In the hours that followed, the Oies would learn that Loran Dowell and Robert Pierre were dead, both from gunshot wounds to the head. Police alleged that Linda Burford, who was Pierre’s girlfriend, was raped before she was hanged from a railing in the bar.
Pauley, who lived near the tavern, says he got a couple of hundred dollars from the robbery, went to a medical appointment and then got drunk. He and Smith were arrested within two days.
• • •
Heather Oie was 17 when her parents’ tavern became a crime scene.
These days, criminal justice is a world she understands better than most. For years she worked for 911 centers and police departments in California and Snohomish County. Now she is a manager at the county Medical Examiner’s Office, often working with families in grief.
Before the arrests were made in the Barn Door killings, the police told the Oies to lie low, unsure how the case might develop. It was advice meant to last a few days, but Sidney Oie never got that warning out of her head: She wasn’t safe anymore.
She returns often to what she saw on the tavern floors and walls after police let them in again. She thinks about those memories when people dare to doubt her grief.
For four years, the Oies tried to rebuild their bar business. Employees wouldn’t come back. People didn’t want to eat and drink there, the scene of three murders.
Sidney and Ken Oie took turns being the cook and the bartender. They brought in a recliner, so one of them could sleep between orders.
In the end, they sold the liquor license, which had become more valuable than the business.
No one told the Oies to get counseling, or about the unpredictable ways that trauma can linger and surface, pool and eddy.
“We just floundered along,” Sidney Oie said. In the late 1980s, she was diagnosed with post-traumatic stress disorder.
Decades later, in the summer of 2010, Ken Oie was dying of cancer. He asked Heather Oie to check on the two prisoners. At that point, Pauley wasn’t eligible for release until 2021 and Smith until 2039.
In November 2014, Heather told her mom it was time to move in with her, in Everett. Sidney Oie has the basement apartment, where there aren’t so many stairs. She was in and out of the hospital last year. It’s a strange feeling, when daughter starts taking care of mother, she said.
This past August, Heather got a call from a friend, saying, “Oh my gosh. Is your family OK?”
That was the Oies’ notification that Pauley was being considered for parole.
They have never believed Pauley’s version of events, or that he was an unwilling participant in the violence. They’ve been told that he stood over the women after they’d been ordered to remove their clothing and threatened to kill them.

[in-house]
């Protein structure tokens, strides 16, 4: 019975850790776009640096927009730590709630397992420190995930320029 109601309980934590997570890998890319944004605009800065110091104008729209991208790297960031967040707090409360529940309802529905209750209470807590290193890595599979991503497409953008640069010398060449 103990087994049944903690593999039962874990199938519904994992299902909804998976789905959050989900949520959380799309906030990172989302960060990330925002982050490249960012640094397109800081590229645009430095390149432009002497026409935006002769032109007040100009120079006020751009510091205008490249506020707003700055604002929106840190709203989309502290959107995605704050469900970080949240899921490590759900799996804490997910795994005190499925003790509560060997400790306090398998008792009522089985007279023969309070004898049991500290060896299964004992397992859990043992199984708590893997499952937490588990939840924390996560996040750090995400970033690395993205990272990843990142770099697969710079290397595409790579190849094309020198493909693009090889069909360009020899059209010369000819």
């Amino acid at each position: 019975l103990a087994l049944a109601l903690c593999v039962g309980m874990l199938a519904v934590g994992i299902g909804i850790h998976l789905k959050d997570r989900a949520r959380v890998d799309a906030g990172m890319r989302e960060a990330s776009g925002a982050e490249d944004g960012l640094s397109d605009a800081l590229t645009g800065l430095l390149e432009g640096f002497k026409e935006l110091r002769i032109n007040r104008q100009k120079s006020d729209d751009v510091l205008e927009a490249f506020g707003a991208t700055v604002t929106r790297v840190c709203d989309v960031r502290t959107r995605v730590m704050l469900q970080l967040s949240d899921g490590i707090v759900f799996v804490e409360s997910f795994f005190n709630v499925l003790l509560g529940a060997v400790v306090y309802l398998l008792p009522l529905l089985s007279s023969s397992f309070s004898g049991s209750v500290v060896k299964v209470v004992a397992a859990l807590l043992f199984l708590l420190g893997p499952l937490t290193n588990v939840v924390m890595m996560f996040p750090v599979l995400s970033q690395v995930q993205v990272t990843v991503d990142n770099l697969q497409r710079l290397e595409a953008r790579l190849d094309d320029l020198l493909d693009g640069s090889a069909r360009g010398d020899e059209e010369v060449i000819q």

Sidney Oie has never been able to put her fear, her grief and her questions to rest. The new uncertainty has brought it all back.
The Oies repeatedly have asked the state to notify them of any changes in the case. They say they’ve seen some progress in transparency over the years, but not enough.
One victim’s family has a lawyer. Some have their grown children speak for them now. Some have died. Others are older, live farther away and can’t make the drive.
Board Chairwoman Kecia Rongen says they have tried without success to find the other woman who survived in the bathroom that night. The Oies also have looked for her.
The Dowell family learned last year that Sidney Oie had been writing letters on their behalf.
After 35 years, there aren’t as many voices left.
• • •
The laws were different in 1980, and so were prison sentences. Washington’s Sentencing Reform Act went into effect four years after the murders at the Barn Door.
Any prisoners sentenced before the reforms, unless specifically given “life without parole,” are eligible for release at some point. In addition, up to a third of the sentence is subject to reduction for good behavior. Prisoners in the early 1980s were given a mandatory minimum with an indeterminate maximum. The parole board decides when they go free.
Pauley pleaded guilty in 1981 to three counts of first-degree murder. He had a previous robbery conviction as a juvenile in 1976. He was sentenced for the murders on Feb. 20, 1981. Prosecutors had sought 120 years for each count, which likely would have amounted to life.
Pauley’s mandatory minimum was a little over 33 years, which he has served. He still faces life as his possible maximum.
King County Prosecutor Dan Satterberg wrote a letter in August opposing Pauley’s release.
“The crimes in this case call for the forfeiture of liberty for life,” he wrote. “Certainly no reduction of the minimum term previously imposed is appropriate.”
At this point, the board has three options, Rongen said. They can add time to Pauley’s minimum sentence, make no changes to his term, or decide to start the process of parole. If Pauley is determined to be ineligible, he cculd try again in 2017.